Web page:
It, it came across really well and I cut away to me on the sofa when I wanted to add additional details that I'd forgotten in the, uh, on the location, and of course that made it more interesting switching between two locations.

I also filmed it very carefully.
I filmed in the best quality that I could.

I edited it in the best quality that i could, and then, and perhaps more important than anything else, it has a decent thumbnail.
And that is what more than anything else causes people to open and play a video on YouTube, is decent thumbnails.
And as someone who likes to think that their content is okay and that you're above these things, you're not. It doesn't work.

You could, you could produce the best video of all and if it's got a rubbish thumbnail and a terrible title no one is ever gonna play it.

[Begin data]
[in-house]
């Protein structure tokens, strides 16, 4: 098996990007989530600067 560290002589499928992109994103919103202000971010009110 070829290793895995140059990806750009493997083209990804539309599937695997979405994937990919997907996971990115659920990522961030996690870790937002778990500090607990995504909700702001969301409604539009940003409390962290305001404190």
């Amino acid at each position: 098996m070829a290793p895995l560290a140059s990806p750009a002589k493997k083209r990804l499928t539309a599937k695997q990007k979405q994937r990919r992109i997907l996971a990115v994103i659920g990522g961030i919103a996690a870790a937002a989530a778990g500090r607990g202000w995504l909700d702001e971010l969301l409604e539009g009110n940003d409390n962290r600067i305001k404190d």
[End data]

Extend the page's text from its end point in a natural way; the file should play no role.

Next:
However, conversely, and this is what frustrates me about YouTube - the best thumbnail and best title will guarantee opening even if the content is rubbish.


And of course we call that clickbait don't we, but it works, and a good thumbnail game is, is critical - and I haven't mastered it, but I was very lucky to have a picture that I took that worked really well with the text I wanted to use, and it's very easy to see in a very small scale because a lot of people are looking on mobile devices.

So I lucked out on the thumbnail, and that really helped, but basically it was a good video.
That's the thing, it's a good video that I was proud of and guess what, it did- it did all right.
That's so frustrating isn't it?